Be like a willow, adapting to the new ways of doing things.

9. Set a Goal and Then Forget It

The most successful of us know what they want to achieve, but they don’t focus on it.

Sounds paradoxical? You’re right, it does. But here is the logic behind it.

You need to have a goal of doing something – “I want to become a healthy individual” – and then, you need to reverse engineer how to get there with your habits- “I will go to the gym four times a week.”

But once you have your goal, you need to “forget” about it and only focus on the process. Because you are working on the process of becoming healthy and it’s always in the making. You will only be as healthy as you take care of your body.

So you have a goal which isn’t static but keeps on moving.

If you went to the gym 150 times year and you hit your goal, what would you do then? You would stop going to the gym.

This is why goal-oriented people experience yo-yo effect[2] and why process-oriented people don’t.

The difference between process-oriented and goal-oriented people is that the first focus on daily actions while others only focus on the reward at the finish line.

Set a goal but then forget about it and reap massive awards.

10. Punish Yourself

Last two sections are pure Pavlovian – you need to punish bad behavior and reward good behavior. You are the only person who decides what is good and what is bad for you, but when you do, you need to rigorously follow that.

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I’ve told you in point #3 about bad days and how after one occurs, I do double the work on the next day. That is one of my forms of punishments.

It’s the need to tell your brain that certain behaviors are unacceptable and that they lead to bad outcomes. That’s what punishments are for.

You want to tell your brain that there are real consequences to missing your daily habits.[3]

No favorite food to eat or favorite show to watch or going to the cinema for a new Marvel movie- none, zero, zilch.

The brain will remember these bad feelings and will try to avoid the behaviors that led to them as much as possible.

But don’t forget the other side of the same coin.

11. Reward Yourself

When you follow and execute on your plan, reward yourself. It’s how the brain knows that you did something good.

Whenever I finish one of my habits for the day, I open my tracker (who am I kidding, I always keep it open on my desktop) and fill it with a number. As soon as I finish reading 20 pages of a book a day (or a bit more), I open the tracker and write the number down.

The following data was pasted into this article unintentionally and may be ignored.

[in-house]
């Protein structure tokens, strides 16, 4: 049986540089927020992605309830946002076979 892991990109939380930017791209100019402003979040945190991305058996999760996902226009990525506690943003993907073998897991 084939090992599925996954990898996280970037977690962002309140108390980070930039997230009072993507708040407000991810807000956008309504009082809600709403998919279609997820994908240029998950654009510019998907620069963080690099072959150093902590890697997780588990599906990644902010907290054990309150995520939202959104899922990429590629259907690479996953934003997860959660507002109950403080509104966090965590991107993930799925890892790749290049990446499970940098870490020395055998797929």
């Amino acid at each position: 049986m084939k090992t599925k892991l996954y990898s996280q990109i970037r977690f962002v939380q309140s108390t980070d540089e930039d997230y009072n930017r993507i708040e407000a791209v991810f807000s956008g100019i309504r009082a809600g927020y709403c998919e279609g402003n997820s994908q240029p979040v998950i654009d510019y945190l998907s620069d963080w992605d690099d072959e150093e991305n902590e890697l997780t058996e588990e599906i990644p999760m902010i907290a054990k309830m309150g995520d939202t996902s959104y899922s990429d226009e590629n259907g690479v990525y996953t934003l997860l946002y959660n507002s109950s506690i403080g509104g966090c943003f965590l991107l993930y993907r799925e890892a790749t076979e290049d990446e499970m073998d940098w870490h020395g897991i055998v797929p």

The cell becomes green and gives me an instant boost of endorphin – a great success for the day. Then, it becomes all about not breaking the chain and having as many green fields as possible.

After 100 days, I crunch some numbers and see how I did.

If I have less than 10 cheat days, I reward myself with a great meal in a restaurant. You can create your own rewards and they can be daily, weekly, monthly or any arbitrary time table that you create.

Primoz Bozic, a productivity coach, has gold, silver, and bronze medals as his reward system.[4]

If you’re having problems creating a system which works for you, contact me via email and we can discuss specifics.

In the End, It Matters

What you do matters not only to you but to the people around you.

When you increase the quality of your life, you indirectly increase the quality of life of people around you. And sometimes, that is all the “motivation” we need to start.

And that’s the best quote for the end of this article:

“Motivation gets you started, but habits keep you going.”

Keep going.

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More Resources to Help You Build Habits

Featured photo credit: Anete Lūsiņa via unsplash.com

Reference

[1] Stanford Encyclopedia of Philosophy: Sorites paradox
[2] Muscle Zone: What causes yo-yo effect and how to avoid it?
[3] Growth Habits: 5 Missteps That Cause You To Quit Building A Habit
[4] Primoz Bozic: The Lean Review: How to Plan Your 2019 in 20 Minutes